Calm, Cool and Committed

Three Moms and a Dude

What is it about women and sex that men just don’t get?

on November 20, 2012

**Warning, this post involves a small spoiler about the movie Skyfall.**

Friday night, my friend Kristen and I went to see Skyfall.  We both enjoyed it quite a bit (probably more than or as much as the jumbotron bag of popcorn we split).  The movie did a lot of things right.  There was a great action sequence where Daniel Craig and his attacker were backlit.  The film hearkened back to the Bond films we all grew up loving, including a classic opening sequence.  And, best of all, Daniel Craig wore some really great suits.  (I love Tom Ford!)

Unfortunately, there was one thing I couldn’t get past.  Let me tell you about it.

While hunting down Silva (Javier Bardem’s baddy), Bond runs into a woman, Severine (played by Bérénice Marlohe).  Bond notes that Severine is scared of the man she “works” for.  He then uses his Bondly deduction skills to figure out that Severine was a victim of a sex-trafficking organization and is now victim to Silva, who owns her.  Bond, in turn, promises to save her.

She admits she is scared of her owner/jailor, and admits she’d like Bond’s help.  An hour later, Bond offers his help – by unexpectedly jumping in the shower and getting it on with her.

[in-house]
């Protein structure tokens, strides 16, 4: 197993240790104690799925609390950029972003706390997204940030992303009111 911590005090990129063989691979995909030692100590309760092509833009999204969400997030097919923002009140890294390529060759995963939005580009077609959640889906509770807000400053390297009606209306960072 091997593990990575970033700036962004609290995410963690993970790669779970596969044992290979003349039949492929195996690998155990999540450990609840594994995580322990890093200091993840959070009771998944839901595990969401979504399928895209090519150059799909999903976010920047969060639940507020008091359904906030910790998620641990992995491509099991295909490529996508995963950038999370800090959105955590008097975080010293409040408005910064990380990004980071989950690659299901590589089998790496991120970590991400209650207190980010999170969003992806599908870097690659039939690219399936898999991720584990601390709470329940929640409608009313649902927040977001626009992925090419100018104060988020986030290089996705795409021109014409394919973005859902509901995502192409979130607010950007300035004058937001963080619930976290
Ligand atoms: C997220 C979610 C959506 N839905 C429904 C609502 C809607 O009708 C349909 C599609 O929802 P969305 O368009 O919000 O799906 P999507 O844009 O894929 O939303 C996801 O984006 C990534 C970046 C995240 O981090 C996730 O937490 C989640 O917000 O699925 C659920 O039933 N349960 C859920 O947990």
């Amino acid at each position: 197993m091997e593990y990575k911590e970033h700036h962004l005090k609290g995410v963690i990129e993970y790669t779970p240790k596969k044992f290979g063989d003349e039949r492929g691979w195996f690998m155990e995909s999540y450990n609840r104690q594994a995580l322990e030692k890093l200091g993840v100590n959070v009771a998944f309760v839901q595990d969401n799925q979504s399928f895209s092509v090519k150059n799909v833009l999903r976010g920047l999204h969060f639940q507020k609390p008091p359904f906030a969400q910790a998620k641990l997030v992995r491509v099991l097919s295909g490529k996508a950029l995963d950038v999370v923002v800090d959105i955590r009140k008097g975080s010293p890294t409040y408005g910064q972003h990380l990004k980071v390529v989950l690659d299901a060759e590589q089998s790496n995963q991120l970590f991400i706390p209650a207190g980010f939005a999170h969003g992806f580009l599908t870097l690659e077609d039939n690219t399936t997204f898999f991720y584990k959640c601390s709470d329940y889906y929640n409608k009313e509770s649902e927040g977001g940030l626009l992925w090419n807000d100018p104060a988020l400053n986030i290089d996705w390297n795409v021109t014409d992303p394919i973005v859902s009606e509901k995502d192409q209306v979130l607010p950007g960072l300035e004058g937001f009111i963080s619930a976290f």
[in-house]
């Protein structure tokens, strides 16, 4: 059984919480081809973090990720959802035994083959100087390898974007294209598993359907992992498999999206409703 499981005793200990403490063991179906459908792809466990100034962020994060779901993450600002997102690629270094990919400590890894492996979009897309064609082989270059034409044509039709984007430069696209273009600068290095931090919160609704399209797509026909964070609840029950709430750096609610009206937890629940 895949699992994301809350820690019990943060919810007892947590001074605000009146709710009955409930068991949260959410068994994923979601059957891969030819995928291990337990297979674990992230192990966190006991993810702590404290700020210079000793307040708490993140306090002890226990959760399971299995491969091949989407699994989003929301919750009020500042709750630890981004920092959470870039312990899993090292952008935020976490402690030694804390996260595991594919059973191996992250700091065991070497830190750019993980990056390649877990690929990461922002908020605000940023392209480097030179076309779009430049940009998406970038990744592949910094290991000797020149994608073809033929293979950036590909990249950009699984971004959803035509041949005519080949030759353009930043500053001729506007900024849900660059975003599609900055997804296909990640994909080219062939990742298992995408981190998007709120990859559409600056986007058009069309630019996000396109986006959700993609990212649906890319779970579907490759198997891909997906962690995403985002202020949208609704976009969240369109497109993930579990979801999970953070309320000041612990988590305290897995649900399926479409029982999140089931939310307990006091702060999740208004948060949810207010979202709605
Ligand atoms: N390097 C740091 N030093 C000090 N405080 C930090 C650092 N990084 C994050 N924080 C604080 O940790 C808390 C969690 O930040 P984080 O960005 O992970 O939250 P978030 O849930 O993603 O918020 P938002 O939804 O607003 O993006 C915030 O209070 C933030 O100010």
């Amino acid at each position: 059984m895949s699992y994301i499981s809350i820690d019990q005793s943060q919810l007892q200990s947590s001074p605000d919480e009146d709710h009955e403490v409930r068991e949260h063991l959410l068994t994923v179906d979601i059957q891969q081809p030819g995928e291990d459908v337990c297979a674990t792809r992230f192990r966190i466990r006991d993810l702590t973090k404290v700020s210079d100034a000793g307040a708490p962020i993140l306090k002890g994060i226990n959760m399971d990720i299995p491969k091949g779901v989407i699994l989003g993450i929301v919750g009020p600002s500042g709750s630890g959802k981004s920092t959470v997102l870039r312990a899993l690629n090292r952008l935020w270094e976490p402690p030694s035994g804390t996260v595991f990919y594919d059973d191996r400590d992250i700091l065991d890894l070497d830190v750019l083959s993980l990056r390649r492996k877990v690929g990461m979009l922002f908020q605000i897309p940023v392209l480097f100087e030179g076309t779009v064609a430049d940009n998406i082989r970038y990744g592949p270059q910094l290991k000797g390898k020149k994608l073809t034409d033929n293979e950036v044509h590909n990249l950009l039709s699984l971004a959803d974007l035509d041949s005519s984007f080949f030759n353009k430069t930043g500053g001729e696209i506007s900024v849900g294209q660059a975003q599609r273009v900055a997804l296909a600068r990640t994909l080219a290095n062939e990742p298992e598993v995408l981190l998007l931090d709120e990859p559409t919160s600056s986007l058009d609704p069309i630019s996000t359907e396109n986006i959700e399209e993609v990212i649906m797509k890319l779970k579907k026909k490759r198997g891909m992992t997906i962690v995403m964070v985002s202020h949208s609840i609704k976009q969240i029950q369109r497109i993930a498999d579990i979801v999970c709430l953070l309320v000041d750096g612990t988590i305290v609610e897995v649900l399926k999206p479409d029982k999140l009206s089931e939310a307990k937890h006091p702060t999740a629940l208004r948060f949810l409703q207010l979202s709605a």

I’m sure men all over the globe cheered on this sex scene, and wished they could trade places with Bond for that one shower because Severine is hot.

And therein lies the problem.  We have a woman who’s been sexually victimized her whole life, and her savior comes in the form of… a guy who has sex with her.

The three writers of Skyfall are all men, so I’m assuming they just don’t get how that’s not cool.  What is it about men that makes it hard for them to understand how sex can affect and damage a woman?

From comments about “legitimate rape” to people suggesting women are to blame for rape, it seems that many men trivialize the role of sex in a woman’s life.

I’ve never suffered a sexual trauma (thank heavens), but I can see how this would be a life-changing and majorly devastating event.  I realize that for Severine, a true hero would have chosen NOT to have relations with her but instead maybe had a conversation.  (Go figure!)